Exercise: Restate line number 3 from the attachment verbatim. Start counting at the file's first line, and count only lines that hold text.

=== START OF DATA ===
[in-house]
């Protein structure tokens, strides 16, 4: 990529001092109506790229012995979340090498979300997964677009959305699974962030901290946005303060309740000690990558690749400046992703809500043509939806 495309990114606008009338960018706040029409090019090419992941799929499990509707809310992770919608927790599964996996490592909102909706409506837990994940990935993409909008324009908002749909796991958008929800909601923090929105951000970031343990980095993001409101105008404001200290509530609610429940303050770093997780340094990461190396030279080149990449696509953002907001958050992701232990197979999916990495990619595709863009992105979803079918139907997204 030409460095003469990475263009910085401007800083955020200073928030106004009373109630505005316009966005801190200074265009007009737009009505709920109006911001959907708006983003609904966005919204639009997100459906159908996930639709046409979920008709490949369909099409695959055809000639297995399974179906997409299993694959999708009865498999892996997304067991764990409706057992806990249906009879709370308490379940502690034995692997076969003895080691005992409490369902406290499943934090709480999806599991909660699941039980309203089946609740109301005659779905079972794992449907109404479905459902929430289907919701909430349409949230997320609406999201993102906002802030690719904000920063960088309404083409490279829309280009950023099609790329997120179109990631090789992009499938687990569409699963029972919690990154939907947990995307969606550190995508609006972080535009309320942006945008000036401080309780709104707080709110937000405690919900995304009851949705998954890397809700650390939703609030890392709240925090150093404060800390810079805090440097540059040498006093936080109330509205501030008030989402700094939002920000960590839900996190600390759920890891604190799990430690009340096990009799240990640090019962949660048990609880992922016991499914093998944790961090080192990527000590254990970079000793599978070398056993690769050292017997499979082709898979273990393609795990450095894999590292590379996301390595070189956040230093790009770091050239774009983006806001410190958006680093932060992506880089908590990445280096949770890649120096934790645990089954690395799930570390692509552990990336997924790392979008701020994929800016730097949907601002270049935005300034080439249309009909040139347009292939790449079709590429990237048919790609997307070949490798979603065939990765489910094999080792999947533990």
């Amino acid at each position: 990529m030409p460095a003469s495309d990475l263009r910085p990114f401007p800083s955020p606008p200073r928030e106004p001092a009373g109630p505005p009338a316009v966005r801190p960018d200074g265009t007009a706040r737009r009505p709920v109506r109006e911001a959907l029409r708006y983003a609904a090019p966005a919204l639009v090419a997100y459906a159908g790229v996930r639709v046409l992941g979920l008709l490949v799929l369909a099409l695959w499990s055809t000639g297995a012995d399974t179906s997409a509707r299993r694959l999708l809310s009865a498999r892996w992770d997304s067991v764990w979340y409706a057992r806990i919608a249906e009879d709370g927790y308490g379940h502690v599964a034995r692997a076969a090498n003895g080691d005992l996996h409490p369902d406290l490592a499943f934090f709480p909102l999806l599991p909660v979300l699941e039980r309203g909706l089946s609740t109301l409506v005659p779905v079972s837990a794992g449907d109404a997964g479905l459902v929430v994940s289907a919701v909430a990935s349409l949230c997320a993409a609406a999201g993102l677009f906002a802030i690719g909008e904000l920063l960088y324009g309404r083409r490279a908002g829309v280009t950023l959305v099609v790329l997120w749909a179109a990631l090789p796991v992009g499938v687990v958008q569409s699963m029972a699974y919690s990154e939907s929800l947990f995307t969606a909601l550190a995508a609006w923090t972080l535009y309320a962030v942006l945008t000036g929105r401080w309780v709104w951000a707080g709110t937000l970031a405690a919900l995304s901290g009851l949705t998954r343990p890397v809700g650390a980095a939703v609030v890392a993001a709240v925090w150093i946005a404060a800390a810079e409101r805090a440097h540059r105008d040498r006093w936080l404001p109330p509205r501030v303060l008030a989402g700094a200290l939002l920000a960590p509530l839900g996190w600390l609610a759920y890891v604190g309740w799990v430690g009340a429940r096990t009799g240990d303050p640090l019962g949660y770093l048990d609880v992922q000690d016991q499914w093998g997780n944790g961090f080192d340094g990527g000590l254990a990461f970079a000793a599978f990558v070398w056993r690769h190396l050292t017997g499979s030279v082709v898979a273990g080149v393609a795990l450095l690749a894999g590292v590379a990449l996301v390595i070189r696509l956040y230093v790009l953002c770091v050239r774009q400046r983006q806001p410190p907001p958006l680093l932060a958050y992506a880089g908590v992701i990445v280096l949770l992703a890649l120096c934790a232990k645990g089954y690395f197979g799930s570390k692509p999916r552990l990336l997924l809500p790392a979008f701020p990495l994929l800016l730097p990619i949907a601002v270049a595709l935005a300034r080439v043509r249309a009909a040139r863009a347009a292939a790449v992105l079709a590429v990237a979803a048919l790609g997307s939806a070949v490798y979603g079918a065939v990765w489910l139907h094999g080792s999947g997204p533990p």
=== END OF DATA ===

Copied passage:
């Amino acid at each position: 990529m030409p460095a003469s495309d990475l263009r910085p990114f401007p800083s955020p606008p200073r928030e106004p001092a009373g109630p505005p009338a316009v966005r801190p960018d200074g265009t007009a706040r737009r009505p709920v109506r109006e911001a959907l029409r708006y983003a609904a090019p966005a919204l639009v090419a997100y459906a159908g790229v996930r639709v046409l992941g979920l008709l490949v799929l369909a099409l695959w499990s055809t000639g297995a012995d399974t179906s997409a509707r299993r694959l999708l809310s009865a498999r892996w992770d997304s067991v764990w979340y409706a057992r806990i919608a249906e009879d709370g927790y308490g379940h502690v599964a034995r692997a076969a090498n003895g080691d005992l996996h409490p369902d406290l490592a499943f934090f709480p909102l999806l599991p909660v979300l699941e039980r309203g909706l089946s609740t109301l409506v005659p779905v079972s837990a794992g449907d109404a997964g479905l459902v929430v994940s289907a919701v909430a990935s349409l949230c997320a993409a609406a999201g993102l677009f906002a802030i690719g909008e904000l920063l960088y324009g309404r083409r490279a908002g829309v280009t950023l959305v099609v790329l997120w749909a179109a990631l090789p796991v992009g499938v687990v958008q569409s699963m029972a699974y919690s990154e939907s929800l947990f995307t969606a909601l550190a995508a609006w923090t972080l535009y309320a962030v942006l945008t000036g929105r401080w309780v709104w951000a707080g709110t937000l970031a405690a919900l995304s901290g009851l949705t998954r343990p890397v809700g650390a980095a939703v609030v890392a993001a709240v925090w150093i946005a404060a800390a810079e409101r805090a440097h540059r105008d040498r006093w936080l404001p109330p509205r501030v303060l008030a989402g700094a200290l939002l920000a960590p509530l839900g996190w600390l609610a759920y890891v604190g309740w799990v430690g009340a429940r096990t009799g240990d303050p640090l019962g949660y770093l048990d609880v992922q000690d016991q499914w093998g997780n944790g961090f080192d340094g990527g000590l254990a990461f970079a000793a599978f990558v070398w056993r690769h190396l050292t017997g499979s030279v082709v898979a273990g080149v393609a795990l450095l690749a894999g590292v590379a990449l996301v390595i070189r696509l956040y230093v790009l953002c770091v050239r774009q400046r983006q806001p410190p907001p958006l680093l932060a958050y992506a880089g908590v992701i990445v280096l949770l992703a890649l120096c934790a232990k645990g089954y690395f197979g799930s570390k692509p999916r552990l990336l997924l809500p790392a979008f701020p990495l994929l800016l730097p990619i949907a601002v270049a595709l935005a300034r080439v043509r249309a009909a040139r863009a347009a292939a790449v992105l079709a590429v990237a979803a048919l790609g997307s939806a070949v490798y979603g079918a065939v990765w489910l139907h094999g080792s999947g997204p533990p």